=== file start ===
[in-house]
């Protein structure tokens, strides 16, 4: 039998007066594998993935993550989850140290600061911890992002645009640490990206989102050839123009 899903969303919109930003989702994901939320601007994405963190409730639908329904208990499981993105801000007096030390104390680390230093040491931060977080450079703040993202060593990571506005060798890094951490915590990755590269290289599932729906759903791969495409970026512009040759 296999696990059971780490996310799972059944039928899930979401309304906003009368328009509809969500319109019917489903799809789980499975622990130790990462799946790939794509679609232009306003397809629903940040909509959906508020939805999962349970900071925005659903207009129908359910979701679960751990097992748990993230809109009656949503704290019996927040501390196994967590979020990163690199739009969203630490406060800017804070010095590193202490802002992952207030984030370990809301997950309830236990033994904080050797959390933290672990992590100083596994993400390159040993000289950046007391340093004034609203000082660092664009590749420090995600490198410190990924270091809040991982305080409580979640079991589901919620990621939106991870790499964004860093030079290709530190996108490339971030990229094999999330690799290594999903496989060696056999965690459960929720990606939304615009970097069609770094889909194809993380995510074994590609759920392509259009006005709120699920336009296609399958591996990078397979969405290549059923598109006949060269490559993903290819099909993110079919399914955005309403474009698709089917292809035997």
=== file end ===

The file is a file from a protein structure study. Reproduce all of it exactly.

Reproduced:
[in-house]
């Protein structure tokens, strides 16, 4: 039998007066594998993935993550989850140290600061911890992002645009640490990206989102050839123009 899903969303919109930003989702994901939320601007994405963190409730639908329904208990499981993105801000007096030390104390680390230093040491931060977080450079703040993202060593990571506005060798890094951490915590990755590269290289599932729906759903791969495409970026512009040759 296999696990059971780490996310799972059944039928899930979401309304906003009368328009509809969500319109019917489903799809789980499975622990130790990462799946790939794509679609232009306003397809629903940040909509959906508020939805999962349970900071925005659903207009129908359910979701679960751990097992748990993230809109009656949503704290019996927040501390196994967590979020990163690199739009969203630490406060800017804070010095590193202490802002992952207030984030370990809301997950309830236990033994904080050797959390933290672990992590100083596994993400390159040993000289950046007391340093004034609203000082660092664009590749420090995600490198410190990924270091809040991982305080409580979640079991589901919620990621939106991870790499964004860093030079290709530190996108490339971030990229094999999330690799290594999903496989060696056999965690459960929720990606939304615009970097069609770094889909194809993380995510074994590609759920392509259009006005709120699920336009296609399958591996990078397979969405290549059923598109006949060269490559993903290819099909993110079919399914955005309403474009698709089917292809035997």